Kansai International Airport has partially resumed operations today with 19 flights including two cargo flights, after being closed since Typhoon Jebi struck on 4 September flooding large portions of the airport.
However, the governor of Osaka Prefecture, Ichiro Matsui was quoted by Japanese media as saying: “The restoration will be on a basis of several months.” Concerns have been raised over the impact of a prolonged closure of the key transport hub on business, trade and tourism. In 2017, Kansai airport handled 28.8 million passengers – a record high, along with 852,000 tonnes of cargo. The airport is also the North Pacific Regional Hub for FedEx.
The first flight operations were domestic flights with low-cost carrier Peach Aviation (a unit of All Nippon Airways), departing at 11:50 AM local time. A total of 19 flights – two by Japan Airlines and 17 by Peach – are scheduled for Friday. Other airlines using the airport including All Nippon Airways have yet to resume flights.
The planned resumption of flights account for fewer than 10 per cent of the over 500 domestic and international flights that typically take off or land at Kansai International daily, including cargo which sees nearly 150 freighter flights a week. The main cargo routes of KIX are Shanghai, Hong Kong, Qingdao, Taipei, Singapore, Memphis and Frankfurt.
Currently ten carriers operate maindeck cargo operations through KIX according to the airport’s website, including: Nippon Cargo Airlines (NCA), Air Hong Kong, China Cargo Airlines, China Postal Airlines, FedEx, Lufthansa Cargo, Silk Way West Airlines, Singapore Airlines Cargo, Sparna Airlines (formerly known as Yangtze River Express) and UPS.
On the passenger side, Peach and China-based Spring Airlines are the first to resume flights in and out of the airport due to the fact both generally use the relatively unscathed Terminal 2.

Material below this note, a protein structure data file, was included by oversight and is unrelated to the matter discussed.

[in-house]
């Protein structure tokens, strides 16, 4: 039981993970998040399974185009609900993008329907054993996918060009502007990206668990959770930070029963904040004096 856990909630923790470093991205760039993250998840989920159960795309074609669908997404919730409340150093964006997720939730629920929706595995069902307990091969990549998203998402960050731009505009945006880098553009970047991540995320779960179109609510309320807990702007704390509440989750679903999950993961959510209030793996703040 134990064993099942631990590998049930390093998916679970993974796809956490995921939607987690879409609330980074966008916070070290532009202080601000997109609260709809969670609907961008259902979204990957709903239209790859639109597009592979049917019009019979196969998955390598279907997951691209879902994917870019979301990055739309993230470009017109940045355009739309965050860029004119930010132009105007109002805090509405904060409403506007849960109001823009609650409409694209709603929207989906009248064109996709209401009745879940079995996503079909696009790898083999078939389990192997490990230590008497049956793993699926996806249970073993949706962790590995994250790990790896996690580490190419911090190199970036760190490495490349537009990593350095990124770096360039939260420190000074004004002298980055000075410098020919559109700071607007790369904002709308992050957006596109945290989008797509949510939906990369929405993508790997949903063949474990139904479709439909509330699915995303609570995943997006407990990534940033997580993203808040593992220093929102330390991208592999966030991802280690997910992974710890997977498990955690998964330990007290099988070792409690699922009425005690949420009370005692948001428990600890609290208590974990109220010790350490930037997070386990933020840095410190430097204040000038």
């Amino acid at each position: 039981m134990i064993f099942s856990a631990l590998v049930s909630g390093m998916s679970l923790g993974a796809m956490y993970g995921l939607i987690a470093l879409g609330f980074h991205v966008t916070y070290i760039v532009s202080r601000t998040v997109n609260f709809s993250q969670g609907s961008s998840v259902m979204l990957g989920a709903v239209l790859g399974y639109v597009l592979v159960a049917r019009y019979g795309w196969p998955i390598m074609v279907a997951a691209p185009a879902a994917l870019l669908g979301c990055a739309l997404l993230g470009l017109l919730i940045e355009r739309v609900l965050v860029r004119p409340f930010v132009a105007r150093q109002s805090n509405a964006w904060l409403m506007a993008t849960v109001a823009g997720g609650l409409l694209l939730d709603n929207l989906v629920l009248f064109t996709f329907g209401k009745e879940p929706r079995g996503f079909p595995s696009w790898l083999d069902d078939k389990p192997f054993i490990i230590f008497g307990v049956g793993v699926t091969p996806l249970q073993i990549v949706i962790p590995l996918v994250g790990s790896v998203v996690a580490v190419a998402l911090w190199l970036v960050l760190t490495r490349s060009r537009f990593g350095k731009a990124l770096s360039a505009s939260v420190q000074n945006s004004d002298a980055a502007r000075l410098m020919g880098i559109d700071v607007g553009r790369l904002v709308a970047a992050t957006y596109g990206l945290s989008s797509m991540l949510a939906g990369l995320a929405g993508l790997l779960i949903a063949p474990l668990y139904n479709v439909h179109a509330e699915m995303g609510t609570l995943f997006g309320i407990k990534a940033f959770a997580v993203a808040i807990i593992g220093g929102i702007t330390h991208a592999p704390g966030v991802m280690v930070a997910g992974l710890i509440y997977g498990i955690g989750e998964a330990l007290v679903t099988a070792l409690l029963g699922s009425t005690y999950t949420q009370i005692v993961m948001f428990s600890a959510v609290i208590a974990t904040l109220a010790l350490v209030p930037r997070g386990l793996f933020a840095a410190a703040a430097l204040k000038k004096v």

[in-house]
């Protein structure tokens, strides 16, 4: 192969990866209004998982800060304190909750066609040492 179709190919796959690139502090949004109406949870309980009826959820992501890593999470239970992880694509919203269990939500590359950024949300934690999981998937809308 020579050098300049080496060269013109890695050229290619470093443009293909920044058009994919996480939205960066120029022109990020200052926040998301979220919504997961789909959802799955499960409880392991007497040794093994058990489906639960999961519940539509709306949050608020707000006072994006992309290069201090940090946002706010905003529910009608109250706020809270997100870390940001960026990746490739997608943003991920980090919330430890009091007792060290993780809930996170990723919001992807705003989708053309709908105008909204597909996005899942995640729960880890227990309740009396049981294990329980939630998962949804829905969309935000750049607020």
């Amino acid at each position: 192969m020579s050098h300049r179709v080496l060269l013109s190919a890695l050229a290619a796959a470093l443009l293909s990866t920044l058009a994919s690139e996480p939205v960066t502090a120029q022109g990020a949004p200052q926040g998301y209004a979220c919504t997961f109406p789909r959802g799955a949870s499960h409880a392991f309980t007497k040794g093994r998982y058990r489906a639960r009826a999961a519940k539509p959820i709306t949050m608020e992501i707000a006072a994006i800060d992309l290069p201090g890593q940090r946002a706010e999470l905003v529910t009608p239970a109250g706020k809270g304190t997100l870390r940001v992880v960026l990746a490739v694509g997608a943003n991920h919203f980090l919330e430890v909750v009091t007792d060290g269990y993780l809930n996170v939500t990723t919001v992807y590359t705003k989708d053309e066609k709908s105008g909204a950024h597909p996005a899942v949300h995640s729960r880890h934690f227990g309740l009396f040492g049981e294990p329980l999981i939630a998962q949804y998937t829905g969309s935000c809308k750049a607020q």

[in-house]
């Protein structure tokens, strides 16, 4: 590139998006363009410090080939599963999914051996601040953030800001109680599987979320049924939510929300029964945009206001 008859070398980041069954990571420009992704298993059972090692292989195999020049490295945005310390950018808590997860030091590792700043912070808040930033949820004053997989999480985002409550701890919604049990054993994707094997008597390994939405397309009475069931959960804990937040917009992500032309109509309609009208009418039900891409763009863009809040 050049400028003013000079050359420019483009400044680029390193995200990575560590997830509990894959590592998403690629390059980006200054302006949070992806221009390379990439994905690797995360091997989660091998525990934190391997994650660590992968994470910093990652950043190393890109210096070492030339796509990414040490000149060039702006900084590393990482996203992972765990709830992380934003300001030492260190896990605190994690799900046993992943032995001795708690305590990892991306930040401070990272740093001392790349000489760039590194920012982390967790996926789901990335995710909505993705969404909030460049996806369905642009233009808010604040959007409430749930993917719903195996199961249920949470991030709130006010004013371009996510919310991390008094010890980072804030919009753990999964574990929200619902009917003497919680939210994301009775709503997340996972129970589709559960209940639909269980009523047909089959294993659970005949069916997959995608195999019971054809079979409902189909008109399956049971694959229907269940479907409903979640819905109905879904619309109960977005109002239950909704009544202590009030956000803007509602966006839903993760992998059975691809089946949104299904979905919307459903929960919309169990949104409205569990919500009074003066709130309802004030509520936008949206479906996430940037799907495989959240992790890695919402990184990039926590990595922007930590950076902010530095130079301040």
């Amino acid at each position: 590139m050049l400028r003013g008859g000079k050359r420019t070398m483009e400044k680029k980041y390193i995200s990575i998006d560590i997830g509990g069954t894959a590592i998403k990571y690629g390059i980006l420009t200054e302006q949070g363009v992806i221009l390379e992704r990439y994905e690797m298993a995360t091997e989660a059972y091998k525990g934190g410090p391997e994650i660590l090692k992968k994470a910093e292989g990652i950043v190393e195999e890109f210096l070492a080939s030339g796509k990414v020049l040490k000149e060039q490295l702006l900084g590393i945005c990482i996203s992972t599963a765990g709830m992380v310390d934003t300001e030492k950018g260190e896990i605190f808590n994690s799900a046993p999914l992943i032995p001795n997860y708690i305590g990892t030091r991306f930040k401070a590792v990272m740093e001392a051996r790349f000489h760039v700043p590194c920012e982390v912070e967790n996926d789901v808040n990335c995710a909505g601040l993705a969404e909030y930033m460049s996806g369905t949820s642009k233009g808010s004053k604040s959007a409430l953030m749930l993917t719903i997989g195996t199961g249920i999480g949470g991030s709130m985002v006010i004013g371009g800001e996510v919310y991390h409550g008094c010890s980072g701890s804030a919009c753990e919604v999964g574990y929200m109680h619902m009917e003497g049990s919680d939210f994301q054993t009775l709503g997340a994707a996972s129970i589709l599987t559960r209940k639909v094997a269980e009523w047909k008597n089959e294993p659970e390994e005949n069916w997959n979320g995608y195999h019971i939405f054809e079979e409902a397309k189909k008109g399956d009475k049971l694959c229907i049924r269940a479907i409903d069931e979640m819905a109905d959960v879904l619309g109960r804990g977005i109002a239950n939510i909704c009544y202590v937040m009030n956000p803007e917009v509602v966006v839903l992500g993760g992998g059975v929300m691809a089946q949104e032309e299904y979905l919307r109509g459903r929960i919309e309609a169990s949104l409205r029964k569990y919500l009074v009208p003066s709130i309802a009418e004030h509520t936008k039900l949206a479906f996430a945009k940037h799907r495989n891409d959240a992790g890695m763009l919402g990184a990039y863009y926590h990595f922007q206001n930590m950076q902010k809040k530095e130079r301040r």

It is still unknown when the airport will resume international flights, its operator said, adding it could take a week to return to full operational status. One of the two runways – Runway B –is currently in operation as the other – Runway A – was badly damaged by the storm surges from Osaka Bay during the typhoon which also damaged Terminal 1.
The bridge that links the airport, which is on an man-made island, to the mainland was also damaged, after a tanker smashed into it after being ripped from its mooring by the strong winds and high waves.
The operator reopened undamaged lanes of the bridge, which provides the only road and rail access to the airport, to designated vehicles including shuttle busses operating between the airport and city. The train service remains suspended.
In a statement, Yoshiyuki Yamaya, president and CEO Kansai Airport Co. says: “It was… an unprecedented disaster [that] occurred and initially it took a long time to restart, but thanks to all the people involved in the early stages, [the airport was reopened] the third day after airport closure. We thank you that we were able to resume the airport.”
Kansai International is built on two artificial islands that each have one runway. Runway B is at least 4.6 metres above sea level and suffered no major flooding. Terminal 2, on the same island, also avoided any serious damage.
Runway A, on the other hand, is less than two metres above sea level and suffered severe flooding from Typhoon Jebi, as did Terminal 1. The airport’s fuel supply facilities were also reportedly damaged.
Osaka International Airport – also known as Itami Airport – and Kobe Airport, both operated by Kansai Airports Co. are moving to take up the slack, with Kansai’s Yamaya saying he has requested local governments to allow for extended operating hours.
The city of Kobe indicated that it would accept this request, but needs to make preparations for additional customs, immigration and quarantine operations.